Mgrs shouldn't focus on current stock value because it leads to an over-emphasis on short-term profits at the expense of longtermprofits.Please evalutate this statement. This is a finance question....

Mgrs shouldn't focus on current stock value because it leads to an over-emphasis on short-term profits at the expense of longtermprofits.

Please evalutate this statement.

This is a finance question. I feel that its a yes/no question. Yes because the need to maximise shareholder wealth and no because manager should focus on long term potential for profit (R&D iNVESTMENTS ETC). Can someone enlighten me?

Asked on by calvin85sg

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krishna-agrawala's profile pic

krishna-agrawala | College Teacher | (Level 3) Valedictorian

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It is true that it is possible to increase the short term profit of a company at the cost of long-term performance and profit if the company. Further, because of the nature of stock markets, the short-term variations in performance can cause disproportionately high variations in market prices of the stock of the company.

Because of these two reasons it is far more easier for managers to increase stock prices of the company in short-term, than improve the real worth of company's stocks, and with that consistently high stock value, in the long-term.

Many managers are tempted to adopt this easier approach, because either they are not able to visualize the long-term impact of their short-term thinking, or deliberately to achieve their personal objectives of personal advancement by appearing capable managers in eyes of others. A practice like this may or may not benefit the manager, but most certainly it is not in the interest of the company, or its long-term shareholders.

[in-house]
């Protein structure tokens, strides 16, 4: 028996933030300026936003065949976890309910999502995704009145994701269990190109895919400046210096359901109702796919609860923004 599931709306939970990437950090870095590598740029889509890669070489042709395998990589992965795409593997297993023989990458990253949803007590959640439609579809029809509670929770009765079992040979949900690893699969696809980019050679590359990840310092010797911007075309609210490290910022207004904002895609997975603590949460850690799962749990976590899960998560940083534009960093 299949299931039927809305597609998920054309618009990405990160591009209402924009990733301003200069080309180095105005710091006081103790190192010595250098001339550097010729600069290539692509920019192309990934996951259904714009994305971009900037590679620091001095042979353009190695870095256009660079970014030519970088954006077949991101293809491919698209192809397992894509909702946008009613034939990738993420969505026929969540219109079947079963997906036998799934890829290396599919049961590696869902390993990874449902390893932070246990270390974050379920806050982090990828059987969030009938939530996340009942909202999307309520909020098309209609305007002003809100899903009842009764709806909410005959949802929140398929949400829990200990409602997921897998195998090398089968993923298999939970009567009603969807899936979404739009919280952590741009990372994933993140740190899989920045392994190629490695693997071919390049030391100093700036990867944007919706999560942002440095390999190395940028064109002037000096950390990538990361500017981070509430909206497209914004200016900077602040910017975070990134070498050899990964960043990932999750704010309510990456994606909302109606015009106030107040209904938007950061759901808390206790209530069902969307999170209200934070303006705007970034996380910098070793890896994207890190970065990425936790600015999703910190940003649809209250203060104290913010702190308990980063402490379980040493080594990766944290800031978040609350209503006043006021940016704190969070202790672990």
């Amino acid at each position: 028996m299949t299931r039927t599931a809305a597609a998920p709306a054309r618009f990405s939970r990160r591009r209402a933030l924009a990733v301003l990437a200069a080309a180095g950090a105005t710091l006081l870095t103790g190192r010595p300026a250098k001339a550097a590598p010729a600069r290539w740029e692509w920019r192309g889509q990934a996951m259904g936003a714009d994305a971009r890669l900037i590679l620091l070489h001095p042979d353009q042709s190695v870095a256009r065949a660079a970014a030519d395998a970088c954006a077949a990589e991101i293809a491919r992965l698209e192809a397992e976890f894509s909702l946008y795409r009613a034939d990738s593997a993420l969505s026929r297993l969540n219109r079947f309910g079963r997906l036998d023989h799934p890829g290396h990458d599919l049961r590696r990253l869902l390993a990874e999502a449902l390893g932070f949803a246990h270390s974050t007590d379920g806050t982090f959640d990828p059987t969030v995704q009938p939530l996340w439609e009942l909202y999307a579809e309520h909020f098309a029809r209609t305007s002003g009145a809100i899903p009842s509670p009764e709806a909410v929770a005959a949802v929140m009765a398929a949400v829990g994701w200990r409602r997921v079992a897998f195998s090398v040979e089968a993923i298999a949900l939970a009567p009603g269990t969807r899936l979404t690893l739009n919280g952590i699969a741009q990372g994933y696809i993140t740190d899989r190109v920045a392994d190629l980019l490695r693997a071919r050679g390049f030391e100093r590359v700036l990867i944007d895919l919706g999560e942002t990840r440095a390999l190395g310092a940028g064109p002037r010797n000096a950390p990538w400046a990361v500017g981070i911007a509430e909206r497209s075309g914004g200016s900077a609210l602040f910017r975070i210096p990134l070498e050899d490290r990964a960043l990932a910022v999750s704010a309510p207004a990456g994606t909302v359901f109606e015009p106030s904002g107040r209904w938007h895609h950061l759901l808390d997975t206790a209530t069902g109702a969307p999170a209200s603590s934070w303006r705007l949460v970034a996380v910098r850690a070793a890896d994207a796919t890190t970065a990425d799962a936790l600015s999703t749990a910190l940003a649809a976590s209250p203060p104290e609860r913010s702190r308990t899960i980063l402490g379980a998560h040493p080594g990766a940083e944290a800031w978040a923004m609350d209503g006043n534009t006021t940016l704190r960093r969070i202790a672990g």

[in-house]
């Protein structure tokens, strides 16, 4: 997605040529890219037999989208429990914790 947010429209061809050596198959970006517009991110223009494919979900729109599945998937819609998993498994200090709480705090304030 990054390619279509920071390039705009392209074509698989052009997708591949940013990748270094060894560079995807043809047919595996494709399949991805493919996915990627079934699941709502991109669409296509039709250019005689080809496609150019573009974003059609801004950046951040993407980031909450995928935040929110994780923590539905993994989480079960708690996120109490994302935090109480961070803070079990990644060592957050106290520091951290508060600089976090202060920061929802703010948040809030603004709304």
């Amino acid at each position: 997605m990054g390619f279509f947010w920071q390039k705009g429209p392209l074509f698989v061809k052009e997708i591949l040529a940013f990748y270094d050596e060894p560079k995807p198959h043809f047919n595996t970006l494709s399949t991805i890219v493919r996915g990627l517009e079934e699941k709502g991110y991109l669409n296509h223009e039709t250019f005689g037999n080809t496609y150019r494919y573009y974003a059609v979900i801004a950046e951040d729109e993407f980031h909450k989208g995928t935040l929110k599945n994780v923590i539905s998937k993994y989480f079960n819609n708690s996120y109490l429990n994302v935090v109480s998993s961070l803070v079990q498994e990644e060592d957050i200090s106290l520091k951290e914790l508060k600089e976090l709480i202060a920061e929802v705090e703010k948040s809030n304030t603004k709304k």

There are several ways in which company a company can show higher profit in short-term at the cost of long-term performance. Some of these are described below.

  • Cutting down expenditure for R & D  in areas like product development and process improvement.
  • Cutting down on new investments designed to increase productive capacity and improve production efficiency.
  • Cutting down expenditure in activities such as Business Process Engineering and Industrial Engineering, designed to improve organizational efficiency and effectiveness.
  • Cutting down manpower to the minimum required so that, managers are too busy with day to day activities, and too concerned with immediate performance to take care of long term interests of the company. This also hampers the ability of the company to absorb the shocks of fluctuating workloads and employee turnover.
  • Cutting down on employee development and training activities.
  • Cutting down on advertisement and other activities for developing brand value, and improving market share.
  • Cutting down on plant and equipment maintenance activities. This reduces the maintenance cost in the short-run, but leads to equipment damage and higher maintenance cost in the long-run.
  • Forcing supplies to reduce prices of the raw material and components supplied by them. Suppliers , frequently accept such forced price cuts as they have no immediate alternative, but in the long-term it reduces their level of commitment and support towards such customers.
  • Reducing margins and and other costs of distribution channel partners. Effect of this is similar to that of reducing supplier price.
  • Increasing price of products under condition of short-term market shortage.
  • Reducing production cost by reducing the quality of the product supplied. Frequently, customers take some time to take note of the poor quality and change the suppliers or brands.

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